In 2014, the cloud was hitting the headlines on almost a weekly basis. Online storage was being talked about for all the wrong reasons, such as ‘The Snappening’, where thousands of Snapchat images were leaked by hackers, and the iCloud breach that saw nude pictures of Jennifer Lawrence and other celebrities distributed online.
Questions and concerns have been raised about the security of ‘the cloud’ but is there any substance to these fears?
Risk and reward
Hackers clearly stand to reap great rewards by breaking into a cloud than attacking a single computer, especially since all sorts of businesses are now choosing to store customer data this way. Therefore, cloud providers have had to redouble their security efforts to deal with this risk.
However, the level of security required can vary depending on what’s being protected. Government documents, for example, are going to be safeguarded using additional layers of security, whereas consumer documents and photos don’t need as much protection. Indeed, there is more than one type of cloud –for example, public, private or hybrid to name but a few. One size does not fit all and cloud-enabled resources needed to be considered carefully on a case by case basis.
In a bid to increase customer confidence, some cloud providers are now opting to demonstrate their security credentials by proving they conform to certain standards. Microsoft recently became the first major cloud provider to adopt ISO 27018 – the world’s first international standard for cloud privacy.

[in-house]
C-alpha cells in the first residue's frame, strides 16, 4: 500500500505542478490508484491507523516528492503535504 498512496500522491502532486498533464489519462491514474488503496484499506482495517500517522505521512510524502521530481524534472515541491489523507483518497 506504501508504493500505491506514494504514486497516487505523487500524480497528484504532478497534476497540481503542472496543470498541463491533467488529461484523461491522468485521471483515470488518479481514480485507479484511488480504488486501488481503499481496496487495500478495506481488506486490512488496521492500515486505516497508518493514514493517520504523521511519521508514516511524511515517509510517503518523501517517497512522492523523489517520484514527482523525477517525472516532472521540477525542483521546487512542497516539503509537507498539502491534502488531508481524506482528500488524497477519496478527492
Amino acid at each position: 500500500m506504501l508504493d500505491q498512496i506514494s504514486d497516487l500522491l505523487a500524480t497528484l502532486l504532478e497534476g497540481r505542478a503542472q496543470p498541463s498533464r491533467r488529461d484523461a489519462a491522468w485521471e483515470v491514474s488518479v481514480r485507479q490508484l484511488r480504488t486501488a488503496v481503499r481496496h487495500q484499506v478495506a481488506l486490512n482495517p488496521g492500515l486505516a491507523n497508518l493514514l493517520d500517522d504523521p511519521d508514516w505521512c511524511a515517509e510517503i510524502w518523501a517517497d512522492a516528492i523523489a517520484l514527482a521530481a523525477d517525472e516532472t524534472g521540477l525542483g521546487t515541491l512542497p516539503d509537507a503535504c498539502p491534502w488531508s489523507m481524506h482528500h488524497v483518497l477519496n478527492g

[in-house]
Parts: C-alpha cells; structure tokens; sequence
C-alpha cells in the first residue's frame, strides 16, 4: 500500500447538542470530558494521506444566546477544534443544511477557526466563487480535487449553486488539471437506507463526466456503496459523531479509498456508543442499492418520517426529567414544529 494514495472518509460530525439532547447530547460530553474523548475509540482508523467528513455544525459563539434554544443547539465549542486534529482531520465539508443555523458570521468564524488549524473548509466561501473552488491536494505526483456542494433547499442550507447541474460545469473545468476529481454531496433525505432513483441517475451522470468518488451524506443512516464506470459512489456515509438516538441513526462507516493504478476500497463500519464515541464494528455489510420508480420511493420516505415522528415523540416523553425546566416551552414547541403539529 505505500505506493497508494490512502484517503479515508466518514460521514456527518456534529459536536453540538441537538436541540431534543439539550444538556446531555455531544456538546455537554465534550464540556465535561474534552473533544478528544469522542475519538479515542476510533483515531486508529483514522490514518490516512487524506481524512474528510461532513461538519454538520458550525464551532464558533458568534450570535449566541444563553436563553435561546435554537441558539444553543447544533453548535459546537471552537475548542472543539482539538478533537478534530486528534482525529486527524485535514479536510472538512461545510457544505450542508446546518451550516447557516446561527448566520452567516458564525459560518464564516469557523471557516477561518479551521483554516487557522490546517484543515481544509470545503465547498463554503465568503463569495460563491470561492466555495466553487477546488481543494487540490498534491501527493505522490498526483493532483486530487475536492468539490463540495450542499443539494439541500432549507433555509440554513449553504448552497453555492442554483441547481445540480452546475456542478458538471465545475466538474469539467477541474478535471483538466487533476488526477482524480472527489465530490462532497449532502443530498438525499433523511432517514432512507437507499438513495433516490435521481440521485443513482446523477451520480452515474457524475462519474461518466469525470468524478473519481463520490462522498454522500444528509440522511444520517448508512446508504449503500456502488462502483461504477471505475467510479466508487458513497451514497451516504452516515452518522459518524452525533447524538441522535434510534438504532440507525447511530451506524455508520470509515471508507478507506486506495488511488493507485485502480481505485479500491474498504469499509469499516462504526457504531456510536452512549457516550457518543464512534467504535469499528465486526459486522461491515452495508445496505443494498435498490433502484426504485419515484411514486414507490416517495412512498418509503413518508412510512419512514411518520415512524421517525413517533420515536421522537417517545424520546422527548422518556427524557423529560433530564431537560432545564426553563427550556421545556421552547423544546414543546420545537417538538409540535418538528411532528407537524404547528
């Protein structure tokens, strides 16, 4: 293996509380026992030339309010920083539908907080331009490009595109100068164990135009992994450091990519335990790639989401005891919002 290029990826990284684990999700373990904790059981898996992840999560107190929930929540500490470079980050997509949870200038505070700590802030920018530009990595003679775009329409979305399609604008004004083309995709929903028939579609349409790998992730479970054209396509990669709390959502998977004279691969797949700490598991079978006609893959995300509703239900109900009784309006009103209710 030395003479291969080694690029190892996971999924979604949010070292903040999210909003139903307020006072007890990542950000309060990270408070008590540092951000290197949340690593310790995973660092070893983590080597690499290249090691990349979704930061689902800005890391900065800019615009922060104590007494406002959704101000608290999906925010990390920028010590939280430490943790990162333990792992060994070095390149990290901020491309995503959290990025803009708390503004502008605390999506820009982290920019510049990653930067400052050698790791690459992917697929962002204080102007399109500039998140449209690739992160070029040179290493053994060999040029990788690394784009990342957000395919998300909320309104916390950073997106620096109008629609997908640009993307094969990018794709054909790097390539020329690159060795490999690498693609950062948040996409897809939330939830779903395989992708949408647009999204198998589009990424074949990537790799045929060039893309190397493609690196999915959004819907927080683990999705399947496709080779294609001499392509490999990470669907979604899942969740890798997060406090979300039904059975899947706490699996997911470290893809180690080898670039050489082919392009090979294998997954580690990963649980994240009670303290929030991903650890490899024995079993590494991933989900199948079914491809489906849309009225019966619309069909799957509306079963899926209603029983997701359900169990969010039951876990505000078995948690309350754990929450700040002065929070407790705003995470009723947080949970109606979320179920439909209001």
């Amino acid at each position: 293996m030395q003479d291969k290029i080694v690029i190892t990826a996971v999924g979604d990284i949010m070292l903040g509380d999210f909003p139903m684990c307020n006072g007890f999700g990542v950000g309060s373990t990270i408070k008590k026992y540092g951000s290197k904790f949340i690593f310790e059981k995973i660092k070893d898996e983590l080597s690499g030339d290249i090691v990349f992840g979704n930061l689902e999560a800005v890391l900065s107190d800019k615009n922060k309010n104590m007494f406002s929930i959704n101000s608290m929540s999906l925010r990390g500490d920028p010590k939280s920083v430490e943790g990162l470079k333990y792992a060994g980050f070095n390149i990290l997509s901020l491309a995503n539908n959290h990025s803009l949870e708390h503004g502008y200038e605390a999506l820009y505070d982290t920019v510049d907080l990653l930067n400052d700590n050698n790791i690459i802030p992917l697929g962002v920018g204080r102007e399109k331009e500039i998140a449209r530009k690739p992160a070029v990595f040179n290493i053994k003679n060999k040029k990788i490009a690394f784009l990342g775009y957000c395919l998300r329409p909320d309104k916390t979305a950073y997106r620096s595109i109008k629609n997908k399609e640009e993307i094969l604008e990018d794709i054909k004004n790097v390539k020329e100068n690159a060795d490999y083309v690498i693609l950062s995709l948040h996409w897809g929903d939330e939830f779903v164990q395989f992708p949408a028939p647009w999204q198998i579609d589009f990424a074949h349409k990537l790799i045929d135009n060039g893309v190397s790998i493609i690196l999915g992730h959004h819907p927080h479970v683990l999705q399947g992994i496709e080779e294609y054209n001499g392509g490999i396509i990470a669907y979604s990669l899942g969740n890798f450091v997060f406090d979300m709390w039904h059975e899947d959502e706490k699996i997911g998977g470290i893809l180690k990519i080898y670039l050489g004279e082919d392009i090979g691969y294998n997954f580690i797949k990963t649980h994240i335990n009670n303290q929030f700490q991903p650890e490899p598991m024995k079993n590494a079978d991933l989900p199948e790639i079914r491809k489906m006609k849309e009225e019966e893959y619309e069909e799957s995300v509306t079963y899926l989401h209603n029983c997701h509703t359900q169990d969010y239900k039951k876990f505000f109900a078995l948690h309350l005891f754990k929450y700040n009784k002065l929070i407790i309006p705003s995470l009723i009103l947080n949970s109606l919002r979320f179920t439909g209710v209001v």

It is argued by some that, because of this increased security, the cloud is much better equipped to protect people’s data than any individual. After all, physical data centres are constantly monitored, as is the cloud itself. By comparison – as Jason Zander (corporate vice president of Microsoft Azure) told telegraph.co.uk – people do not keep their smartphone under armed guard, nor do dedicated security teams ensure it is always locked down.
Data breaches aren’t always the fault of the cloud
In the case of the iCloud ‘hack’, the cloud wasn’t at fault. The devices were hacked, not the cloud itself, which is why the attackers were able to gain access to private photos. Moreover, vulnerabilities can be introduced to the cloud if a user installs an application containing a virus or malicious software onto their device. Making the cloud secure is not just the job of the provider; software writers and the devices’ manufacturers are equally responsible, according to Mr Zander.
Since almost every web-based service uses the cloud in some way, it’s nigh-on impossible to avoid using the cloud. Ultimately, it falls to the user to decide how much data they want to share, and with whom.
If you have questions regarding cloud security or wish to discuss your own online storage strategy, call our team on 08442 471 144.